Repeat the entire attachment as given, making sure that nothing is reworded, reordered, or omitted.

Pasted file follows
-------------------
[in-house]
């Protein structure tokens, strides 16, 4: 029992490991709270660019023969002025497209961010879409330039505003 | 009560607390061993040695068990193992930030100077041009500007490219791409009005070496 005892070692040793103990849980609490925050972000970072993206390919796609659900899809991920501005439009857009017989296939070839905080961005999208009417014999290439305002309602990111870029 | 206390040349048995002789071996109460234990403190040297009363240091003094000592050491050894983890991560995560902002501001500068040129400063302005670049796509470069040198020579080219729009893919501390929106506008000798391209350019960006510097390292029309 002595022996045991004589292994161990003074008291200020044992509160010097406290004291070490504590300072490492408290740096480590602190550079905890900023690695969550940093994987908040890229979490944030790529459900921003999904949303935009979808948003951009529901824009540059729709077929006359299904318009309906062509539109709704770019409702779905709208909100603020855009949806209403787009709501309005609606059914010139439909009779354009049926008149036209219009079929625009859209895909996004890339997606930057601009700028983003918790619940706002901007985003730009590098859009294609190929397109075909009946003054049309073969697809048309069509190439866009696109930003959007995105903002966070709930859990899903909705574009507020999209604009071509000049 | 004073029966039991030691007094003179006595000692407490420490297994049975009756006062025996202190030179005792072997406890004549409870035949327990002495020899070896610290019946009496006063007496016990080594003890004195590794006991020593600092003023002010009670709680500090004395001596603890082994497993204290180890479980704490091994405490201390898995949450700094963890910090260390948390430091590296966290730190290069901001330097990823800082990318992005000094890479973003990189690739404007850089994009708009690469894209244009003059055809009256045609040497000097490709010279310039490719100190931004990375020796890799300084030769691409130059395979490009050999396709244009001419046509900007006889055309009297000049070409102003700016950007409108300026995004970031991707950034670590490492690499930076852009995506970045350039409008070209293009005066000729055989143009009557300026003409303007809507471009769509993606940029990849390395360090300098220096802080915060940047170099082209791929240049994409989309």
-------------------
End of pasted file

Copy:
[in-house]
């Protein structure tokens, strides 16, 4: 029992490991709270660019023969002025497209961010879409330039505003 | 009560607390061993040695068990193992930030100077041009500007490219791409009005070496 005892070692040793103990849980609490925050972000970072993206390919796609659900899809991920501005439009857009017989296939070839905080961005999208009417014999290439305002309602990111870029 | 206390040349048995002789071996109460234990403190040297009363240091003094000592050491050894983890991560995560902002501001500068040129400063302005670049796509470069040198020579080219729009893919501390929106506008000798391209350019960006510097390292029309 002595022996045991004589292994161990003074008291200020044992509160010097406290004291070490504590300072490492408290740096480590602190550079905890900023690695969550940093994987908040890229979490944030790529459900921003999904949303935009979808948003951009529901824009540059729709077929006359299904318009309906062509539109709704770019409702779905709208909100603020855009949806209403787009709501309005609606059914010139439909009779354009049926008149036209219009079929625009859209895909996004890339997606930057601009700028983003918790619940706002901007985003730009590098859009294609190929397109075909009946003054049309073969697809048309069509190439866009696109930003959007995105903002966070709930859990899903909705574009507020999209604009071509000049 | 004073029966039991030691007094003179006595000692407490420490297994049975009756006062025996202190030179005792072997406890004549409870035949327990002495020899070896610290019946009496006063007496016990080594003890004195590794006991020593600092003023002010009670709680500090004395001596603890082994497993204290180890479980704490091994405490201390898995949450700094963890910090260390948390430091590296966290730190290069901001330097990823800082990318992005000094890479973003990189690739404007850089994009708009690469894209244009003059055809009256045609040497000097490709010279310039490719100190931004990375020796890799300084030769691409130059395979490009050999396709244009001419046509900007006889055309009297000049070409102003700016950007409108300026995004970031991707950034670590490492690499930076852009995506970045350039409008070209293009005066000729055989143009009557300026003409303007809507471009769509993606940029990849390395360090300098220096802080915060940047170099082209791929240049994409989309």